Tuff It Out
Just outside Litchfield, Minn., an hour or so west of Minneapolis, out where cornfields
dominate the landscape, there stands a little factory where a mini-revolution in Western wear is taking place.
It’s not exactly the kind of place where you’d expect Western wear to get all fashionable. But this spot is the home of Cowgirl Tuff and its founder, Lisa Bollin, a trend-conscious, tenacious, energetic entrepreneur whose hot-selling jeans, shirts, and other offerings are turning heads while turning the industry on its head.
Cowgirl Tuff has grown into a multi-million dollar business since its founding in 2003 supplying merchandise to 18 stores.
At various times during those early days, she and husband, Kirk, had felt that they were close to the brink. Those were the times when they “sold the horse trailer” to
stay afloat. The horse trailer has been sold three times.
But “persistence pays off,” as Bollin often says.
She muses on the fast-arriving signs of success. “It’s really different, seeing something like Kristy Lee Cook wearing your clothing on TV, on American Idol. It was a pinch-me moment. Or seeing them on Good Morning America, or on The Ellen Show, or on Jay Leno.”
She adds, “We have a country duo, an up-and-coming act called Bombshel, that is wearing them, too.”
Recent additions in staffing have meant that Bollin “can [continue to] be creative and keep designing and working on new stuff all the time.”
“I went to school for fashion merchandising and design, and then I worked in the retail industry for probably ten years,” she says. “So I know what it is like to sell and that is why I try to get my stuff to work together, so you can get multiple sales. It also helps that I barrel race and rodeo so I know the lifestyle and know what they are wearing.”
Her main barrel horse is named Birds Bonanza, a hard-running athlete that she picked up for $4,800, having sold five horses (but not the horse trailer) to get him. He can be ornery, and Bollin, who has had experience with ornery horses, says it was Bird that inspired her slogan for Cowgirl Tuff: “Even though you’ve been bucked,
kicked, bit, and stomped, never give up.”
This year he’s carried her to a couple of wins and “we’re doing really good.”
“He’s tough,” she says of the not youthful Bird. “He runs on hard ground. The tougher the ground is, the tougher he runs. He doesn’t stumble, doesn’t miss a beat.”
She found him at a Western Saddle Club event. A horse that had been on the racetrack, he was reduced to competing in gymkhanas. “But he can fly like a bird,”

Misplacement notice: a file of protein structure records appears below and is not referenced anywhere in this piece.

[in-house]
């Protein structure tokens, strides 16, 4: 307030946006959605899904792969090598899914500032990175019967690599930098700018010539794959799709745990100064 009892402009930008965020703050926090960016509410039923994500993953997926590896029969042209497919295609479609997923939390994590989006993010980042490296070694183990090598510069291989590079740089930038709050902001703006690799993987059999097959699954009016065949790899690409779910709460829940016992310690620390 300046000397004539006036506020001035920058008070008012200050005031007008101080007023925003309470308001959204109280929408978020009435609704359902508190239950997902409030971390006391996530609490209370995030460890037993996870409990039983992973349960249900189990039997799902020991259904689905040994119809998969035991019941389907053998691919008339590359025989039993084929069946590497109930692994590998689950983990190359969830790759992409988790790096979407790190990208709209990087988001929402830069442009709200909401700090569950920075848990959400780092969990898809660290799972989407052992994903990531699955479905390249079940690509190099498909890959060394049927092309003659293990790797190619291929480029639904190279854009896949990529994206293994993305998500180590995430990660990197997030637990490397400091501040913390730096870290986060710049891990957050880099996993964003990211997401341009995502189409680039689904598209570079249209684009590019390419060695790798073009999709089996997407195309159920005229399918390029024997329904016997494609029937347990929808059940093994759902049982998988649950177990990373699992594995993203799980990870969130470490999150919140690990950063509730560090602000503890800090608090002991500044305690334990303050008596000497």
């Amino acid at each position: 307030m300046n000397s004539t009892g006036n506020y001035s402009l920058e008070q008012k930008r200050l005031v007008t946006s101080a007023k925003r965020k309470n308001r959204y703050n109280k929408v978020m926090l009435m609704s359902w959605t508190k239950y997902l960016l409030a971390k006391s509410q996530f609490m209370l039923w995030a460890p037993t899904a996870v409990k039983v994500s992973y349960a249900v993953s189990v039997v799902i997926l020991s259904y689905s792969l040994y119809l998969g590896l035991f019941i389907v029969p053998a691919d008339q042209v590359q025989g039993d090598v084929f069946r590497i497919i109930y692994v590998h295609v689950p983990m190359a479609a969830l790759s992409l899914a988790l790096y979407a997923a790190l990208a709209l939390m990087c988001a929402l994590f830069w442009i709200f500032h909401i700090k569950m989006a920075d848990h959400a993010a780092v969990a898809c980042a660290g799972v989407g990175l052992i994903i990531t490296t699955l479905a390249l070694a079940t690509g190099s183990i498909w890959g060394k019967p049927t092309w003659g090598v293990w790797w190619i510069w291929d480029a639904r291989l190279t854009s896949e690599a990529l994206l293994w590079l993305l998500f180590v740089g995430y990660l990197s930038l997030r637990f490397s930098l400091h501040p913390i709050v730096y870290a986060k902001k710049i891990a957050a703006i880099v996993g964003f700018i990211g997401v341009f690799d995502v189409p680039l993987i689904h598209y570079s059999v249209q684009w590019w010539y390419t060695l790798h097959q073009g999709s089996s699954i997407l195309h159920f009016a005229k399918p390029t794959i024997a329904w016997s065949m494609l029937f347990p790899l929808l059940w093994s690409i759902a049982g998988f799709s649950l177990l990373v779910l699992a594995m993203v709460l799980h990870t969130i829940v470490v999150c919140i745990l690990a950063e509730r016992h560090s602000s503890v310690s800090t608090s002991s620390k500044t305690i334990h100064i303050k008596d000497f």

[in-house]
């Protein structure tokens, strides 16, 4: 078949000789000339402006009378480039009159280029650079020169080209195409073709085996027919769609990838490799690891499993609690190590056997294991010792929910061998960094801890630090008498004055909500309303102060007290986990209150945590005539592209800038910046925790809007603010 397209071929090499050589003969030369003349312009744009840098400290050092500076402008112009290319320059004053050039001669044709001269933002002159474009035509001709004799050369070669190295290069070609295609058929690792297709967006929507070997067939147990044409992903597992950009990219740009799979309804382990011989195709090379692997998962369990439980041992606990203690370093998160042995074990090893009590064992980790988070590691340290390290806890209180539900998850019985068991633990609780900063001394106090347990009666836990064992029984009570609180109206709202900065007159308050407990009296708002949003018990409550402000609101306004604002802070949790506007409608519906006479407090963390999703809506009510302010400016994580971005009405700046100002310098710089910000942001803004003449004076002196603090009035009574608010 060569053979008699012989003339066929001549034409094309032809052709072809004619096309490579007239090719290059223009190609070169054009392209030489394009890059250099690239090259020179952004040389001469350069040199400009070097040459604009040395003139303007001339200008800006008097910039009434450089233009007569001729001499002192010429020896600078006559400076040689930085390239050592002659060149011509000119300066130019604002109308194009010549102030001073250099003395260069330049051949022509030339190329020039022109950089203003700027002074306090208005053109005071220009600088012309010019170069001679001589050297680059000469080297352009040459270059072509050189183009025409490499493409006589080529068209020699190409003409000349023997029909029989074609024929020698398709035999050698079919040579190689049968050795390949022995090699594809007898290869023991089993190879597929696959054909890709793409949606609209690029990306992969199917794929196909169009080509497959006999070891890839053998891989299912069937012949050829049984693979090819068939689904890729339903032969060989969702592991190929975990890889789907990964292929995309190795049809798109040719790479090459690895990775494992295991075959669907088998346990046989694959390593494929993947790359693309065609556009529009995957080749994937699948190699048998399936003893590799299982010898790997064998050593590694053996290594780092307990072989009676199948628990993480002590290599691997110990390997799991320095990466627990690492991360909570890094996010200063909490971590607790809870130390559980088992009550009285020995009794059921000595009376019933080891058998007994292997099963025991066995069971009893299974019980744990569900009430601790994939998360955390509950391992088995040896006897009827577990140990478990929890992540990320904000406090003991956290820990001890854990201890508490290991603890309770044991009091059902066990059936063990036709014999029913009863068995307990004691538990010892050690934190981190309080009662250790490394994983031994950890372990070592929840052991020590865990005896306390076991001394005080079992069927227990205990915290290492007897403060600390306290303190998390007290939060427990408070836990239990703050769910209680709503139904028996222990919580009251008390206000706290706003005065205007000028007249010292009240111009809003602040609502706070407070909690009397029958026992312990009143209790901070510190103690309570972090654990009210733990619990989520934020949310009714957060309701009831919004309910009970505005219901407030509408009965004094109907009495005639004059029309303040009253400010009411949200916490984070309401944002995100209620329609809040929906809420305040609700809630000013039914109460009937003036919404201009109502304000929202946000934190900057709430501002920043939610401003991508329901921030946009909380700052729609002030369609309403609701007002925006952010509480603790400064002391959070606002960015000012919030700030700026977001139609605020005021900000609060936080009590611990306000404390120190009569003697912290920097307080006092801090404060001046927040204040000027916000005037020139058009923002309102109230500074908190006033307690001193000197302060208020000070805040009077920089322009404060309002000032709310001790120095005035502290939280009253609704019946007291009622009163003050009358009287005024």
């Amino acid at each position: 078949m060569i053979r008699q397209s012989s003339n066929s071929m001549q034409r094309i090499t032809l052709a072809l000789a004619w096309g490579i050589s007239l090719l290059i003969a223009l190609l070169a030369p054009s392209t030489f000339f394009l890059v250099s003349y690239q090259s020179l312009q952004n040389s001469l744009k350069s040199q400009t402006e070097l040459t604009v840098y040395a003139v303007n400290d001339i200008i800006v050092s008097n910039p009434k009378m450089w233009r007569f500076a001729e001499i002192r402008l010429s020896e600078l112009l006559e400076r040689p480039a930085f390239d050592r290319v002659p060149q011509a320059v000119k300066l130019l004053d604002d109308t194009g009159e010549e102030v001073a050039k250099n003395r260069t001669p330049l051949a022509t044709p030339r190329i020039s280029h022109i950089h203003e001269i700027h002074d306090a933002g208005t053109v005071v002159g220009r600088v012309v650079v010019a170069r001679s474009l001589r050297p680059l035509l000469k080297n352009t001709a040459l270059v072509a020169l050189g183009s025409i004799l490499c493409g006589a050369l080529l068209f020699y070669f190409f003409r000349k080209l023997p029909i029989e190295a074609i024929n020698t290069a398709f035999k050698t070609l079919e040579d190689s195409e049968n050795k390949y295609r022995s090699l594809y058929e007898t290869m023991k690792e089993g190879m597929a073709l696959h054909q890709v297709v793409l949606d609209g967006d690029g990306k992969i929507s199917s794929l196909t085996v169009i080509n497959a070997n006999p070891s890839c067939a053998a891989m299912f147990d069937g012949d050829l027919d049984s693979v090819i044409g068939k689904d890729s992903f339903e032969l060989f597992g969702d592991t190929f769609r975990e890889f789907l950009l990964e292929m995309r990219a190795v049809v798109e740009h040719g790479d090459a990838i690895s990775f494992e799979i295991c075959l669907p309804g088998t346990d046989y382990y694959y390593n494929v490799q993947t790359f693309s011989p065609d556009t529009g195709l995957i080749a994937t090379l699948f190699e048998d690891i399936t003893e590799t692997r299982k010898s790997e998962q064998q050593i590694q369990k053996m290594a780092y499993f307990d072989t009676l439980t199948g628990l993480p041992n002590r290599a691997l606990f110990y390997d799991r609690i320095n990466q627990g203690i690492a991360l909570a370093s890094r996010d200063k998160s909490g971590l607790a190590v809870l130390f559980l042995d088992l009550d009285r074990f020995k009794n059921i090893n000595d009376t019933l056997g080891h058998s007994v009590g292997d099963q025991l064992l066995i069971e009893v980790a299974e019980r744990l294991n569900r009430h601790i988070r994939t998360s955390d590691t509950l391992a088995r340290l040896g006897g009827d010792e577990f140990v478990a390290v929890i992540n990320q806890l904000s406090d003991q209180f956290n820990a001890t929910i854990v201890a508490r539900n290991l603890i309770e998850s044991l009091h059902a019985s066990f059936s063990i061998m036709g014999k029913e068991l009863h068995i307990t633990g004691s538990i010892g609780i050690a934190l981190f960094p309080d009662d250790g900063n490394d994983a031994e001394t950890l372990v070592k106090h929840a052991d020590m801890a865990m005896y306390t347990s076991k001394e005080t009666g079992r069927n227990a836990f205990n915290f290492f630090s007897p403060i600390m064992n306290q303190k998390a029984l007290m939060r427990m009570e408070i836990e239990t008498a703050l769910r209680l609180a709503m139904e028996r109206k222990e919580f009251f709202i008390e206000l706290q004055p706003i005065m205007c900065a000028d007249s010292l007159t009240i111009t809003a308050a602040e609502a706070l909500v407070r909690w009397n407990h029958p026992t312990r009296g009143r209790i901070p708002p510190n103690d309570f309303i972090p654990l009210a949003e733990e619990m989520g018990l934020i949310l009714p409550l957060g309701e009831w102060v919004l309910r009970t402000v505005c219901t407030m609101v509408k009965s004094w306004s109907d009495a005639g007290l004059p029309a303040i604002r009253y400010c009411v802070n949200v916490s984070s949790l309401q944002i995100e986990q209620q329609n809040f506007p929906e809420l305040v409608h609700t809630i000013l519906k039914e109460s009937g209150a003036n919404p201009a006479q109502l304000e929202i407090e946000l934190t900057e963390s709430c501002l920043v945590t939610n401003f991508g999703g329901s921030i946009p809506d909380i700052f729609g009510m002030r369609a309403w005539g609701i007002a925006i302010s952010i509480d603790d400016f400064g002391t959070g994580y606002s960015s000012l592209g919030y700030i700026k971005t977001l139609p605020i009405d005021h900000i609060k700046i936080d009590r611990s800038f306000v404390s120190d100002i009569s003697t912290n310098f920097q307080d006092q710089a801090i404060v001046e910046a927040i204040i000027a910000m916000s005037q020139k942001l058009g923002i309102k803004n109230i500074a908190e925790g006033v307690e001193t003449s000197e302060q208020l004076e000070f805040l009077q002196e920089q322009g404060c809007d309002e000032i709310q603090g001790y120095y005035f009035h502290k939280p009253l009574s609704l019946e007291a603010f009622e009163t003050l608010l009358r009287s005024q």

says Bollin, who figured him to be a barrel horse with 1D (speed rating) potential—
in other words, top flight. “He’d never run a rodeo, jackpot, barrels, or anything before I got him,” she says.
Bollin, who holds a PRCA card, says she is trying to run more pro rodeos on her circuit, the Great Lakes. She has been riding since she was two.
The family business—it rests on land that Bollin’s dad once farmed—now employs a dozen, including National Sales Manager Jackie Dalchow, a key figure.
Bollin’s friend Laura Berg, a deputy sheriff whom Bollin got to know as a fellow competitor on the barrel racing circuit, says that Bollin “has been a competitive person
the entire time I have known her, but at the same time she is a very helpful person
outside the arena. If someone needs help with their horse, or whatnot, she
pitches in. And you don’t find that very often with very competitive people. She’s fun, too. Easy going. Easy to talk to, hang out with, spend time with.”
Berg calls Bollin “very artistic,” adding that “for years, when she had her business called ‘Designs by Lisa,’ she would paint pictures on women’s clothing by hand. She can draw very well, too.”
Todd Barden, director of marketing and communications for the National Reining Horse Association, has spent more than 20 years in the Western wholesale industry. He says he remembers Bollin from as far back as her first appearance at the Dallas Apparel Market, when she displayed her wares at a little 10-by-10 booth. “I’ve watched her business grow every year,” Barden says. “She has done so well and I am proud of her. She reminds me of the good, average American horsewoman. She is good people and everything she designs has that strong, everyday woman in mind. For
her, it’s all hard work and perseverance. What she is doing proves that anyone
can take an idea and a philosophy and with some hard work be successful.”
Kirk and Lisa have built a new house, but they won’t soon forget the days of selling off the horse trailer. “You have to get back on and keep trying and never give up,” Lisa says. It’s her mantra for the business and her message to her customers. “You can live in a trailer and still accomplish your dreams. It’s just a place where you lay your head. Never give up your dream.”